Tag Archives: AR 15

Tactical Rifle: Ruger SR-556

The last time I wrote about the AR-15 rifle platform my biggest design complaint was the Direct Gas Impingement (DGI) action.  This has been a feature since the very first generation of the weapon adopted by the military over 45 years ago.  DGI contributes to the platform’s simplicity and lightness, but also has some undesirable consequences: Every time the gun fires it blasts hot propellant gasses back into the bolt carrier, baking a layer of carbon onto everything in the receiver.  Decades of military service have proven that well-made AR-15’s can withstand this abuse and continue to function reliably with just basic cleaning and lubrication.  But for obsessive owners who like to keep their guns in more immaculate condition this dirty design can be quite irritating.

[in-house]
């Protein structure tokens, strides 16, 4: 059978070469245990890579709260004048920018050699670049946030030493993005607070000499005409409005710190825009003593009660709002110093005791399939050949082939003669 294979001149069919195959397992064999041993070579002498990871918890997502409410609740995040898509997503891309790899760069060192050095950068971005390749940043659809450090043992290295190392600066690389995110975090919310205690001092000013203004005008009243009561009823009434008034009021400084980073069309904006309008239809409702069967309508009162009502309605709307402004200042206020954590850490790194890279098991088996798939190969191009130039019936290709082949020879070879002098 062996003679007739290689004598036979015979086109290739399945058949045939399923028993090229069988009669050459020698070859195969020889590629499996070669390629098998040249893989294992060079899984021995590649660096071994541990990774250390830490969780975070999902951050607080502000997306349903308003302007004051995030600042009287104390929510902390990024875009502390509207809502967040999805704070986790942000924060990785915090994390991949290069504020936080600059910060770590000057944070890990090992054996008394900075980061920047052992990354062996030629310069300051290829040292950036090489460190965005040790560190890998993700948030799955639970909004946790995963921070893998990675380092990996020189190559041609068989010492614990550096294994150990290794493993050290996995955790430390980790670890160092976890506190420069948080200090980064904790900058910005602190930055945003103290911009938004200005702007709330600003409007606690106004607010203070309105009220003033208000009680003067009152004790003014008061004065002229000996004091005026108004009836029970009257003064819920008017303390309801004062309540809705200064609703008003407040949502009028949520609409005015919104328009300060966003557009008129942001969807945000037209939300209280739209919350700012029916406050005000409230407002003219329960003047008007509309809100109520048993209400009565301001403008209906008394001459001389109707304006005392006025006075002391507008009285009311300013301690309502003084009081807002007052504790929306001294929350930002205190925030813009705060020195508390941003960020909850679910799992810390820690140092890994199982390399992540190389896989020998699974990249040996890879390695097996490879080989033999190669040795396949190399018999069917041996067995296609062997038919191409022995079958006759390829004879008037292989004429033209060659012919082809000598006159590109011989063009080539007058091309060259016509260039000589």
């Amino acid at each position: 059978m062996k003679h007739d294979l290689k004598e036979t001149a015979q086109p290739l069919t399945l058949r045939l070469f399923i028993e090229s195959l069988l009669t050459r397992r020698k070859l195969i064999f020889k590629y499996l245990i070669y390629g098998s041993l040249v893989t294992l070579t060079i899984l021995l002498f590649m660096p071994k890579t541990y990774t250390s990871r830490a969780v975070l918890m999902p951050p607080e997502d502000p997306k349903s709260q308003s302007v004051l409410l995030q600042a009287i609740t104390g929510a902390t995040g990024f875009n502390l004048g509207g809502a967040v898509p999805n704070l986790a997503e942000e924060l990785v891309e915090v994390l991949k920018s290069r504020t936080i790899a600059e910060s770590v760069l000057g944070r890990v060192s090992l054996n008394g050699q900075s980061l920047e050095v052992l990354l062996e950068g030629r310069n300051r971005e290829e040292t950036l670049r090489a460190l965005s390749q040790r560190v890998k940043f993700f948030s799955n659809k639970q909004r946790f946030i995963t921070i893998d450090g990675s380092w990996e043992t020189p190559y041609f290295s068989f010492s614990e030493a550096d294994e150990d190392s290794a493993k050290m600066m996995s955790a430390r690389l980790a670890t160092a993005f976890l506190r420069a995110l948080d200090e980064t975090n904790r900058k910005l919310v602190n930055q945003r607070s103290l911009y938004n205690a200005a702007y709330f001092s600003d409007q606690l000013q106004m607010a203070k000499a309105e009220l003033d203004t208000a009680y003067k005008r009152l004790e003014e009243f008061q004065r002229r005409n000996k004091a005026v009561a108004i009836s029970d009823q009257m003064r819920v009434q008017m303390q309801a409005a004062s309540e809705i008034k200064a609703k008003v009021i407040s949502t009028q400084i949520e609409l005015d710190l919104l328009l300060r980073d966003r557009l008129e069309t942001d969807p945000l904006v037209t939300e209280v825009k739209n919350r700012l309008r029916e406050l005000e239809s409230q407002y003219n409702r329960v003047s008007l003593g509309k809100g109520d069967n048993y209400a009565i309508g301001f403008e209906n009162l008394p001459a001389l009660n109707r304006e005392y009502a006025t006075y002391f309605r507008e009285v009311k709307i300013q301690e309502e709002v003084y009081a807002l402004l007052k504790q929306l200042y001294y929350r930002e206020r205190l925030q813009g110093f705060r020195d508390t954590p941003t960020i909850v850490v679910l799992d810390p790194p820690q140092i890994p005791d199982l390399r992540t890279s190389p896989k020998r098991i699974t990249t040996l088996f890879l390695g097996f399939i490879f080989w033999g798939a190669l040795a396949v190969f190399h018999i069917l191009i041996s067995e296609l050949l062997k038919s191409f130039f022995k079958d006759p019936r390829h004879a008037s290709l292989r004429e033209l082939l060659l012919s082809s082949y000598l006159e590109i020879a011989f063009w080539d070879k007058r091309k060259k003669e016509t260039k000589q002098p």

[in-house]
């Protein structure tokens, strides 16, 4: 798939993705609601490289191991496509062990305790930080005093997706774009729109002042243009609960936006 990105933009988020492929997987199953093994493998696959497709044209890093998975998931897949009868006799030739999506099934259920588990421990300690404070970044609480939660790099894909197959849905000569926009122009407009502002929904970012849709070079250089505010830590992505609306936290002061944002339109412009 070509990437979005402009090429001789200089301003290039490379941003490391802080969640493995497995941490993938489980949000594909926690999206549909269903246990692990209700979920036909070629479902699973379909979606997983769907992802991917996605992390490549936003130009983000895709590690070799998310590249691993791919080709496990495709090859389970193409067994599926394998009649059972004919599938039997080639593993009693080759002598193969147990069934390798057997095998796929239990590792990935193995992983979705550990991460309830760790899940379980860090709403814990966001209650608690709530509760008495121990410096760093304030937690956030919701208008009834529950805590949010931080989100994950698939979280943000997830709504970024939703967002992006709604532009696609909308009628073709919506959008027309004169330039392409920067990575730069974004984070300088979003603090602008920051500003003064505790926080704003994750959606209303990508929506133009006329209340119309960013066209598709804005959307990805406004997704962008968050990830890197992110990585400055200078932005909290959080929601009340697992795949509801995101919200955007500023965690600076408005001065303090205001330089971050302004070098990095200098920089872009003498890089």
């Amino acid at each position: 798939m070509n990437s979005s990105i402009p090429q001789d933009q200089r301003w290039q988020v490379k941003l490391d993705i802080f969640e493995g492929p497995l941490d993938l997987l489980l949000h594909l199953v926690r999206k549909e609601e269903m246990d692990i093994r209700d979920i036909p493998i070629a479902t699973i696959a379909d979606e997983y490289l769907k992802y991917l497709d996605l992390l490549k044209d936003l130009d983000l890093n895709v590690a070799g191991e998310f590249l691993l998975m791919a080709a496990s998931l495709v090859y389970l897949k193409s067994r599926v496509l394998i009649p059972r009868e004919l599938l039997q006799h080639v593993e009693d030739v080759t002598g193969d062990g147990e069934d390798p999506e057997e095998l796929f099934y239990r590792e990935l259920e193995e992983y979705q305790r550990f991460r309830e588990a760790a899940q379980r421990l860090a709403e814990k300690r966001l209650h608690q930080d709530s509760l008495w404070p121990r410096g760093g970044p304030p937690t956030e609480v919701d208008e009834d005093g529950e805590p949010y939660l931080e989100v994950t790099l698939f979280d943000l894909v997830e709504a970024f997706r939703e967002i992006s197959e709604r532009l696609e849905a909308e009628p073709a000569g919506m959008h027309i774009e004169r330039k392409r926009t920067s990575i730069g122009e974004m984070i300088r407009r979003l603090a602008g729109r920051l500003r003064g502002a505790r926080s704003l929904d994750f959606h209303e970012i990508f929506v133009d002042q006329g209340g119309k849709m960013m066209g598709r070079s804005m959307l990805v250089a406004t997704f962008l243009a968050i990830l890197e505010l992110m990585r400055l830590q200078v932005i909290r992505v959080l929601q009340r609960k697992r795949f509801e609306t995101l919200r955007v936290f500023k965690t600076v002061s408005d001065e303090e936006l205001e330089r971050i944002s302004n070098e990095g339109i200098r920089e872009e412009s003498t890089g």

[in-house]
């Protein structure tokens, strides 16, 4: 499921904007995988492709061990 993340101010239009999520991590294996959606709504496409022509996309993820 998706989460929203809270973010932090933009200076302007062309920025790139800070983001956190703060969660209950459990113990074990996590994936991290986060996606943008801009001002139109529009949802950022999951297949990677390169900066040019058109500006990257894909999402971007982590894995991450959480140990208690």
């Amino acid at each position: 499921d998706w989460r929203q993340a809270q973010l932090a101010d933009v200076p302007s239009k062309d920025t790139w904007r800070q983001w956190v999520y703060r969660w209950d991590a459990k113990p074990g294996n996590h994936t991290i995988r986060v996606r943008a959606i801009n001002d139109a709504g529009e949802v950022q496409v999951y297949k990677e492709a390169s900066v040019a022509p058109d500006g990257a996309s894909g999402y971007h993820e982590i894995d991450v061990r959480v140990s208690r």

When I bought my first AR-15 following the 2004 expiration of the federal “Assault Weapons” Ban I openly wondered why no manufacturer had produced a piston-driven variant of the gun, especially given the huge market for America’s favorite tactical rifle.  Since then I tracked the gradual emergence of AR-15 piston actions, first as retrofit kits, then as new uppers and complete guns.  There was a great deal of concern about the long-term reliability of converted actions, mostly because the AR-15 bolt carrier wasn’t designed to be hammered with a piston, and its geometry seemed prone to an adverse effect called “bolt carrier tilt.”  Some manufacturers, most notably LWRC, built a new action from scratch to mitigate these concerns.  However LWRC’s piston uppers were always very hard to acquire, and even today they command huge premiums.

In mid 2009 Ruger entered the AR-15 market for the first time, and they did so with a proprietary piston action.  The SR-556 now represents the best value in piston-driven AR-15s.  I sold my old DGI AR-15 to somebody less fastidious than me and last month managed to pick up a new SR-556 for just under $1500.

The SR-556 comes standard with a number of desirable upgrades over basic AR-15s.  Among them: